10. I am disheartened to hear of another NPP threatened with shutdown. I am also angry.

    How can it be in the interest of the utility customers to shut down 1/3 of their entire capacity and then have to pay to decommission the plant decades before the plant’s end of life? Wouldn’t it make more sense to keep the plant operating and adding to the decommission fund for another 25 years? What kind of perverse incentives

    Also, my contempt for the NRC grows in leaps and bounds minute by minute. (My apologies to commenters who are/were NRC employees. I am not being facetious when I say that I am sure you are good people just trying to do your jobs. However, the NRC is broken.) I can fully visualize a country without a single NPP but with a NRC twice as big as it is now, even without a single NPP to regulate.

    Surely, there must be a way to punish the NRC for their part in causing/facilitating the closure of NPPs. I find it incomprehensible that the NRC kept Fort Calhoun from producing power for 2 and a half years and then, lo and behold the plant is suddenly not economic.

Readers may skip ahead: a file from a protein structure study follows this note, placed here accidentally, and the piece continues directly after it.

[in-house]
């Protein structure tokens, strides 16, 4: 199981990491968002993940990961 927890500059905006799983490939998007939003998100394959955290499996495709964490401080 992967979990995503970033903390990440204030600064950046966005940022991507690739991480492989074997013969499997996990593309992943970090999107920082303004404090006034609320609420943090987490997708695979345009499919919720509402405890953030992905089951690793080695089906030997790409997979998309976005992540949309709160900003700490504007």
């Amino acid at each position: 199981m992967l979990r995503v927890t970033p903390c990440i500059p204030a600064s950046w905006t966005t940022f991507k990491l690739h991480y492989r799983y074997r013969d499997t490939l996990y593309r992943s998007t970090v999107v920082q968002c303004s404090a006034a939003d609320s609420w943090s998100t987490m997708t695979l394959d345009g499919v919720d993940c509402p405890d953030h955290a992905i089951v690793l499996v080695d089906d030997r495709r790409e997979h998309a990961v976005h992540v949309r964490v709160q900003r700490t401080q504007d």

The loss of 700 jobs, good high paying ones, also boggles my mind. The incompetence of the board of directors of OPPD is also astounding.

    The whole situation reminds me of a quote by Any Rand, “You can ignore reality but you can’t ignore the consequences of ignoring reality.”

    If someone could please explain the economics to me, with real numbers, and including any perverse incentives, I would be more than grateful!

    1. Perverse incentives for the utility?
      Not really its just profit. It ALWAYS is. Unfortunately the profit is based on subsidies, i.e. rent seeking.

      Install more wind, just the federal tax incentives are enough to make it profitable. And if there are feed in tariff’s double bonus.
      Decommission means immediate access to the funds which means short term profit. If and when they run out the CEO and board will be long gone.

      If nuclear received credits same as windmills no operating plant would close.

      1. OPPD is a Municipal Utility District. As such, they have no “Profit” and have state limits on salary. The “Board” is the equivalent of the PUC [should be, that is] and is elected to represent politically established areas and is therefore very Politically inclined. The board has prevented greatly needed rate increases to get reelected to the point that typical thunderstorms have caused weeks long outages. The OPPD Board feels it is their “Mission” to keep their rates at least 20% below the national average.